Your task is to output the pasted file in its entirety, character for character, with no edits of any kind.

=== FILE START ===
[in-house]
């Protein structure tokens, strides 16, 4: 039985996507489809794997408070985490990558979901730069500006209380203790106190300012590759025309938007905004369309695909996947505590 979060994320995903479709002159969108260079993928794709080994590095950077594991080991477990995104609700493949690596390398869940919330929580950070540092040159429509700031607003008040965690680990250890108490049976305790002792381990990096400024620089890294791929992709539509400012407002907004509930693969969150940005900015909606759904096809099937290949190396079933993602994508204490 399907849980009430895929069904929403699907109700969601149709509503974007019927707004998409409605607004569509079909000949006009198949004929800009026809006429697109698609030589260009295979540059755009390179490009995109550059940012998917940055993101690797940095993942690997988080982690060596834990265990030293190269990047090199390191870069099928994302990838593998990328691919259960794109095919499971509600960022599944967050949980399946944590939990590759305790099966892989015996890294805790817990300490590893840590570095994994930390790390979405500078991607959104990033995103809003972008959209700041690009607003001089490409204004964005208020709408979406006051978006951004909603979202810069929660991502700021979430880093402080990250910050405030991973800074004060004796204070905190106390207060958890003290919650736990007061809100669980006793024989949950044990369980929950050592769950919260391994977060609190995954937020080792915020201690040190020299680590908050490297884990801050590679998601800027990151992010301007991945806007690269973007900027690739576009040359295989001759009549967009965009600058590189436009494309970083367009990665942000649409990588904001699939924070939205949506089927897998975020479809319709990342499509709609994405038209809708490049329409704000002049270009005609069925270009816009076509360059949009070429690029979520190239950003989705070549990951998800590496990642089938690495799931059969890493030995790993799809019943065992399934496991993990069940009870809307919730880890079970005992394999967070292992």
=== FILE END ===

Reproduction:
[in-house]
């Protein structure tokens, strides 16, 4: 039985996507489809794997408070985490990558979901730069500006209380203790106190300012590759025309938007905004369309695909996947505590 979060994320995903479709002159969108260079993928794709080994590095950077594991080991477990995104609700493949690596390398869940919330929580950070540092040159429509700031607003008040965690680990250890108490049976305790002792381990990096400024620089890294791929992709539509400012407002907004509930693969969150940005900015909606759904096809099937290949190396079933993602994508204490 399907849980009430895929069904929403699907109700969601149709509503974007019927707004998409409605607004569509079909000949006009198949004929800009026809006429697109698609030589260009295979540059755009390179490009995109550059940012998917940055993101690797940095993942690997988080982690060596834990265990030293190269990047090199390191870069099928994302990838593998990328691919259960794109095919499971509600960022599944967050949980399946944590939990590759305790099966892989015996890294805790817990300490590893840590570095994994930390790390979405500078991607959104990033995103809003972008959209700041690009607003001089490409204004964005208020709408979406006051978006951004909603979202810069929660991502700021979430880093402080990250910050405030991973800074004060004796204070905190106390207060958890003290919650736990007061809100669980006793024989949950044990369980929950050592769950919260391994977060609190995954937020080792915020201690040190020299680590908050490297884990801050590679998601800027990151992010301007991945806007690269973007900027690739576009040359295989001759009549967009965009600058590189436009494309970083367009990665942000649409990588904001699939924070939205949506089927897998975020479809319709990342499509709609994405038209809708490049329409704000002049270009005609069925270009816009076509360059949009070429690029979520190239950003989705070549990951998800590496990642089938690495799931059969890493030995790993799809019943065992399934496991993990069940009870809307919730880890079970005992394999967070292992």